Falling Into Forever (Singletree Book 5) by Delancey Stewart
I had it all. Killer job, to-die-for apartment overlooking the Hudson, and the successful, doting boyfriend.
Well, he was successful, at least. Guys who dote don’t break up with you via Post-It.
After that, I did the one thing I swore I’d never do. I went home to the smallest small town there is—a place so backward my family was still engaging in a hundreds-of-years-old feud with the Tuckers. Maybe it had evolved from the days of shooting one another to slightly more benign things, like filling family stores with crickets and moving a two-ton moose around town. But still.
This was not NYC.
It was meant to be a stop-over. But when a little old lady died suddenly and left her dilapidated haunted house to me, things got complicated. Because she didn’t just leave the house to me. She left it to me and Michael Tucker jointly.
Because who doesn’t want to live in a haunted house with their sworn enemy?
Only I’m not sure Michael Tucker is my enemy. In fact, he’s turning out to be kind of… hot. In a strong single dad kind of way.
And I’m not sure how much I really want to get back to New York City, anyway.
Falling into Forever is the fifth book in Delancey Stewart’s Singletree – a series of interconnected stand-alone romcoms that will charm you and make you swoon. It’s a book about haunted houses, making choices, and re-thinking the things we’ve been told about other people all our lives.
Excerpt Falling Into Forever by Delancey Stewart
I held the glass door open for my son, and together we climbed the stairs just inside the small entryway. When we reached the landing, I was surprised to find Addison Tanner standing just outside the suite we were looking for, looking a tiny bit lost. She wore slim jeans with a longer shirt, and something about the casual but put together look appealed to me, making me hope I looked okay. I realized it was dumb—it didn’t matter what this woman thought of me. That didn’t stop my hand from going to my hair though, hoping it wasn’t sticking up in thirty directions.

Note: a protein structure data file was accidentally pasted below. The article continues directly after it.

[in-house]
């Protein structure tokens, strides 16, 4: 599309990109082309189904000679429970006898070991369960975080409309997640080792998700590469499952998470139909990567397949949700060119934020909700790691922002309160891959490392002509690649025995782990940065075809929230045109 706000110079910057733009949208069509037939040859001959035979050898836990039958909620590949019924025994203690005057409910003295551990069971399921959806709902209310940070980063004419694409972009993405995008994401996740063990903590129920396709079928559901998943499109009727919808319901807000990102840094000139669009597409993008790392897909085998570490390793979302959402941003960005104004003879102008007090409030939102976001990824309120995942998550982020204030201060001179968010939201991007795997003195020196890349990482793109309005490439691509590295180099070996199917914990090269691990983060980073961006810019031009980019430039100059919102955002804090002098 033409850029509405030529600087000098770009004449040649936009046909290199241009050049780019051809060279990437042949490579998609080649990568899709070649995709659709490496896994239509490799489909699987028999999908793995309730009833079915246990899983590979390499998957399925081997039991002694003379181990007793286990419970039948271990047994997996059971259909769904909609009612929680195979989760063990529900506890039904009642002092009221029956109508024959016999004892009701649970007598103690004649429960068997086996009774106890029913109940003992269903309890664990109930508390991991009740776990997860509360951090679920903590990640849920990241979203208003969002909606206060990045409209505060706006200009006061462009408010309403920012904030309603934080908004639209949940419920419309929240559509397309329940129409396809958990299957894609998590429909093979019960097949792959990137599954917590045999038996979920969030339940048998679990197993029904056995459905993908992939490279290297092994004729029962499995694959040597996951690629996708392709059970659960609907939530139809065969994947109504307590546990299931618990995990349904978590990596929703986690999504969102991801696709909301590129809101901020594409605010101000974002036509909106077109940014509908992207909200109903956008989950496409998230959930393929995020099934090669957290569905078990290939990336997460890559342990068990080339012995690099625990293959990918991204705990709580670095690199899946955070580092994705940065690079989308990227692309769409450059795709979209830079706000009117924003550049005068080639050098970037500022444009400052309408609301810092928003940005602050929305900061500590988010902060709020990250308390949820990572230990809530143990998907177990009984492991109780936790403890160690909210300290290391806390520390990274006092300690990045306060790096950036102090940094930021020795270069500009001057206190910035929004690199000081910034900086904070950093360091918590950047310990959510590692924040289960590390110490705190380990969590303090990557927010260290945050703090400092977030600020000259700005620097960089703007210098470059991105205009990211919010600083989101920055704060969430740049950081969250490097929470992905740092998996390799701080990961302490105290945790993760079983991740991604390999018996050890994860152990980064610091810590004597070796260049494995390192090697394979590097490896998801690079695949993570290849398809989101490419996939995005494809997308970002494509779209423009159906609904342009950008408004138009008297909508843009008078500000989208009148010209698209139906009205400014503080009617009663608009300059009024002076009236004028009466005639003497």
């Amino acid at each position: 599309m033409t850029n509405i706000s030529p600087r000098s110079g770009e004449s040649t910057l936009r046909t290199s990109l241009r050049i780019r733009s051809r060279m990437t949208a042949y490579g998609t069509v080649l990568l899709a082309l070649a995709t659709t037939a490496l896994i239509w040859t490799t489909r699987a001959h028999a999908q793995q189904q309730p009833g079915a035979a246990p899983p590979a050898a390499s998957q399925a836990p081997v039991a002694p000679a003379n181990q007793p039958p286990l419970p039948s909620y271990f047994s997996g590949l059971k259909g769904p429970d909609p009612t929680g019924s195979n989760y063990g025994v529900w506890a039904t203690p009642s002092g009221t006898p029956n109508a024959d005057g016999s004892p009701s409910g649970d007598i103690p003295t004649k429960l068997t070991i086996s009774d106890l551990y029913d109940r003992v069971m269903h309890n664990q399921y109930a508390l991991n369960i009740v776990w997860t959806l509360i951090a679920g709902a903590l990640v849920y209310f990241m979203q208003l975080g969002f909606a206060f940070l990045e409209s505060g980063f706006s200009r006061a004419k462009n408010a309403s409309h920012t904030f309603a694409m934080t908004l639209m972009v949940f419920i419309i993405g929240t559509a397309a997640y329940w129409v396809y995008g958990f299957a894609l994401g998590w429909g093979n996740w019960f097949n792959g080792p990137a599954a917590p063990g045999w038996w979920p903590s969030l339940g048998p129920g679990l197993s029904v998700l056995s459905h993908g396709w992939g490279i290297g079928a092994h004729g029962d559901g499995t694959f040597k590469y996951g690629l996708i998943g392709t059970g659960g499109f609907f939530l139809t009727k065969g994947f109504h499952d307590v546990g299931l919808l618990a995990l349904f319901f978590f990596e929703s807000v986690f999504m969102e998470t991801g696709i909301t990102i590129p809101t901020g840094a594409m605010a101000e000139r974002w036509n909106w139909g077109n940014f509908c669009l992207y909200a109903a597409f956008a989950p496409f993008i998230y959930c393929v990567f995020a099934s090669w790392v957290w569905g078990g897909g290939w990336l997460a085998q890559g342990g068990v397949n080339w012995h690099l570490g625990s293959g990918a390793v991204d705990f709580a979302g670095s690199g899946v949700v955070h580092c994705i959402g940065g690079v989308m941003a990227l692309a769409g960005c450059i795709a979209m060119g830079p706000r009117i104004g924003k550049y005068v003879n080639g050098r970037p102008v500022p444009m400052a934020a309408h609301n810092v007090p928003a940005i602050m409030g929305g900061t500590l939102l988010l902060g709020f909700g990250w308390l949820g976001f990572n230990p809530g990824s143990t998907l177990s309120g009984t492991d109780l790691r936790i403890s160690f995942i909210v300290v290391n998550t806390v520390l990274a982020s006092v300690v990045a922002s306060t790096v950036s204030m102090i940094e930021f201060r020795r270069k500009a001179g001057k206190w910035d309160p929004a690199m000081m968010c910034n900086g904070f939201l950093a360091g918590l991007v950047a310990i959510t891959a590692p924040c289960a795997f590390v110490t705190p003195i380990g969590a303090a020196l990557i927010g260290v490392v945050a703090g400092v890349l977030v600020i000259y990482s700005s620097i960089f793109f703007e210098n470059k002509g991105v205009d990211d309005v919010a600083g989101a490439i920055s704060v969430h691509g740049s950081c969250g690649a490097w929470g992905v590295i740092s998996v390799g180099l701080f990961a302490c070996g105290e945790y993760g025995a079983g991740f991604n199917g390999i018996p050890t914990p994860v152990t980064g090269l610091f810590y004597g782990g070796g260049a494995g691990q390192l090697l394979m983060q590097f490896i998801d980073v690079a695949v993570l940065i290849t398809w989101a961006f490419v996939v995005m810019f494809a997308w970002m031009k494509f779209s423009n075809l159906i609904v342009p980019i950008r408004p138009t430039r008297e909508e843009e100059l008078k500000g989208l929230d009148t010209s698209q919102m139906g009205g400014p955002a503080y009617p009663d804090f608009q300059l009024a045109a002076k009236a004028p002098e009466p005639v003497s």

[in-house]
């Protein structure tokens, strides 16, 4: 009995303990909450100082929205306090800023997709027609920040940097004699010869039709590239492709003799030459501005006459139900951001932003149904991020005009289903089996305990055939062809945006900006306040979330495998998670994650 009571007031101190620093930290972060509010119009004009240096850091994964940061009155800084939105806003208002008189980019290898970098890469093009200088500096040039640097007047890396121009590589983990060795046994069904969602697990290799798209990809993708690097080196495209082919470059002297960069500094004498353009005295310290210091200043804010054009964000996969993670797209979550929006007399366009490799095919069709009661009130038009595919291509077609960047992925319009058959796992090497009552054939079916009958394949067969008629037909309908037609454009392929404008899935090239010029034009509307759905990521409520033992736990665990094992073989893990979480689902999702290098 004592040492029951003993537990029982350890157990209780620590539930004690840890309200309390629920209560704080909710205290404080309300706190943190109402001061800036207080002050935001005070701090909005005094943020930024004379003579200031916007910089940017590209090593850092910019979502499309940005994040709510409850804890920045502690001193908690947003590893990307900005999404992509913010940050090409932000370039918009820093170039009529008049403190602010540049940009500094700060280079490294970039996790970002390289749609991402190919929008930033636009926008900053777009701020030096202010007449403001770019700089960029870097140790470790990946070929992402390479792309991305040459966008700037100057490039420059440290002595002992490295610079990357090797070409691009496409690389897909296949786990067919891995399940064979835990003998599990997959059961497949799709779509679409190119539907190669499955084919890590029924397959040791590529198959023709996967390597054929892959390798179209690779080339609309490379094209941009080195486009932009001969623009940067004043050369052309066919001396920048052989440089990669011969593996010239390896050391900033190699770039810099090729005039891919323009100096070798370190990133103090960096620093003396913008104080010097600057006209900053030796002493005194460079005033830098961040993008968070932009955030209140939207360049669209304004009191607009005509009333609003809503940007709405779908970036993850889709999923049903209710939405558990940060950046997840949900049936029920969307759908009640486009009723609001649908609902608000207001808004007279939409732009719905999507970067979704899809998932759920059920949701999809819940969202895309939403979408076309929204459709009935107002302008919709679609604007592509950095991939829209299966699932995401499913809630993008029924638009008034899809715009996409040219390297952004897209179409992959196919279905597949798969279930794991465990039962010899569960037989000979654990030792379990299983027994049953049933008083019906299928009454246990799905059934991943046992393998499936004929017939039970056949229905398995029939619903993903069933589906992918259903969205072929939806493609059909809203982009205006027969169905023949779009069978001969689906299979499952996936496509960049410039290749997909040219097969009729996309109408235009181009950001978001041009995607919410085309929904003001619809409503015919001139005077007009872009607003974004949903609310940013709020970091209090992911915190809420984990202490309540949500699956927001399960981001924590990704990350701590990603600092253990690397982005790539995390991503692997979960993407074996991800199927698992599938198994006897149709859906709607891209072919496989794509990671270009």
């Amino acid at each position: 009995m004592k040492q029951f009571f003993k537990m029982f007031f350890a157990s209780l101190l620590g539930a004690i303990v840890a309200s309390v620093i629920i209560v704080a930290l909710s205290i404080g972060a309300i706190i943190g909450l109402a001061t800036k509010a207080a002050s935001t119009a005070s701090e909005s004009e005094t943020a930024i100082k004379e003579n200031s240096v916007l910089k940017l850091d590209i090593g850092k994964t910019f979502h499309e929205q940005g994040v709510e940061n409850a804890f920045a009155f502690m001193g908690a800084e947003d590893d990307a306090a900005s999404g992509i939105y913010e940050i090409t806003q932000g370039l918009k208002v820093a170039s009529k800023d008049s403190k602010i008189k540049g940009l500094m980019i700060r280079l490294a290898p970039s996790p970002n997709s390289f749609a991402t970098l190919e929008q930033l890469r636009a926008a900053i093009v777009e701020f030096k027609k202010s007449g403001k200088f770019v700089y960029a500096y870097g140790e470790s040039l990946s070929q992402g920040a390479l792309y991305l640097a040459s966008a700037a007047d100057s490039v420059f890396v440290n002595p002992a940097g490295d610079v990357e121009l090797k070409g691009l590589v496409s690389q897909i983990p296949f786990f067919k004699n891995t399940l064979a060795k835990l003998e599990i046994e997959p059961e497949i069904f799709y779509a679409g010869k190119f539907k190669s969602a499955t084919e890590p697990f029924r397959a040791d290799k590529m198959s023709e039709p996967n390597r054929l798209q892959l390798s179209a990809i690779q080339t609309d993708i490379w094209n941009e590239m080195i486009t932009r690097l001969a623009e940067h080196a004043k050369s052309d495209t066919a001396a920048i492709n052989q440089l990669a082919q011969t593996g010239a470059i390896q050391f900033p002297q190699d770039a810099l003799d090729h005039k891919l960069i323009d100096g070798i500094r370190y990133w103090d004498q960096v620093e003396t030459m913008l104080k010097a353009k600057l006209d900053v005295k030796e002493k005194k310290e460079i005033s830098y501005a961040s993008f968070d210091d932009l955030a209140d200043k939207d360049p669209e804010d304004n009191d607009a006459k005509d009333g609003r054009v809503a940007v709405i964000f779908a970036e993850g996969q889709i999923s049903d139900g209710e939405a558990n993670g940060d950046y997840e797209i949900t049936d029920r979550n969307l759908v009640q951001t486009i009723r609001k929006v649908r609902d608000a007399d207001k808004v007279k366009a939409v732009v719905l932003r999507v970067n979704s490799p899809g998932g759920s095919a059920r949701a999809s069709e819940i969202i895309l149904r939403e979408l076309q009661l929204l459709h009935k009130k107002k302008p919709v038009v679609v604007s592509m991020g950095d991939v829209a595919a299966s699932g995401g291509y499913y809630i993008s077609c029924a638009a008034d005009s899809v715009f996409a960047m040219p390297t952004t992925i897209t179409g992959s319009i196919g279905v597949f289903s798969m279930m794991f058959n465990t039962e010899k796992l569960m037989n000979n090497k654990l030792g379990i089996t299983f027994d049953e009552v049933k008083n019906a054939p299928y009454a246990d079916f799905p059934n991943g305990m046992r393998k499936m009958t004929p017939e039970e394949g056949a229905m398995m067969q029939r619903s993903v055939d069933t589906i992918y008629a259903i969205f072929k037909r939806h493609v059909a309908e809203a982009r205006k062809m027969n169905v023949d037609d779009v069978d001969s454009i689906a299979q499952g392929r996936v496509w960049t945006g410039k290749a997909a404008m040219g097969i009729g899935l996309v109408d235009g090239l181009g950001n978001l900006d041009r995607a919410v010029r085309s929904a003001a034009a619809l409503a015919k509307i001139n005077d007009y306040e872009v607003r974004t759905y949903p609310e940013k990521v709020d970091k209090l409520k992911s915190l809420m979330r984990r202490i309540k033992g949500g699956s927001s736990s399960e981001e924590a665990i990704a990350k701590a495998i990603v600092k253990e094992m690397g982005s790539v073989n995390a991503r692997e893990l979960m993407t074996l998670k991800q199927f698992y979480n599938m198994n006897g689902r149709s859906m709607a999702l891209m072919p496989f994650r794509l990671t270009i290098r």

“Hi,” I said. “What are you doing here?”
Maybe asking that question wasn’t the right move. Her open expression shuttered, and her brows lowered over those dark sad eyes. Her mouth opened, but before she spoke, her eyes slid sideways to take in Daniel, and apparently she thought better of whatever she’d been about to say.
“I got a call from this guy, Anders about poor Mrs. Easter. I have a meeting with him at five.”
“Us too,” Dan volunteered.
Addison’s brows rose now, and she looked between us.
“Did you knock?” I asked.
She crossed her arms. “No, is that how these door contraptions work?”
Dan grinned, but I was not going to respond to that question. I could play the sarcasm game too, but since he was here, it was my job to model good behavior. I knocked on the door. Hard. The sound of my knuckles rapping echoed around the small space at the top of the stairs.
“Thank God you were here to take care of that. Whatever would I have done?” Addison said.
I bit my tongue, but I also had to hide a smile. I liked her fire. More than I should have.
Daniel was snickering, and I poked a finger in his shoulder to shut him up. I was about to knock again when the door behind us flew open to reveal a short round man with little round glasses perched at the end of his nose.
“Well hello there,” he said, looking between us. “I’m afraid Dr. Kelly goes home by five each day. No one home, as it were.” He chuckled and took a step back. “Just popped out to make sure you weren’t knocking on my door. I’m expecting folks.” He moved to close the door, and I was relieved when Addison piped up.
“You’re not Augustus Anders, by any chance?”
“Why yes, last I checked, I was indeed.” He smiled and dropped his eyes, rocking a bit on his feet as if he was bashful about delivering this news.
“We’re your appointment,” I told him. “You said you were in Suite 2A.”
“Oh, no. I’m in 2B.” He pointed to the clearly marked suite number on the door. He didn’t appear to be older than fifty or so, but I was starting to wonder if he might be losing a few marbles.
“I’m Addison Tanner, and this is Michael Tucker, and his . . . son?” Addie looked at me, uncertain.
“Daniel,” I confirmed. “It’s my week, so he had to come along.”
“Sorry to be such a burden,” Dan muttered.
“That isn’t what I meant, and you know it,” I told him. I could have phrased that better, but Dan knew how much I enjoyed having him.
Addie was smiling at him warmly, and even Daniel’s surly pre-teen heart seemed to feel the effects. “Nice to meet you, Dan,” she said. As my son smiled at Addison Tanner, a little twinge of admiration swelled in me for her. I liked people who spoke directly to my son instead of talking around him, like so many adults did to children.
“Well, well. Come in then,” said the lawyer. “Not sure why you didn’t just knock on my door.” He shook his head as if in disbelief at our stupidity. This was Mrs. Easter’s trusted attorney? I was becoming a little skeptical—he’d probably called the wrong people altogether. Of course Mrs. Easter did not leave anything in trust for me. She barely knew me. This guy had made a mistake—it appeared he might make them regularly.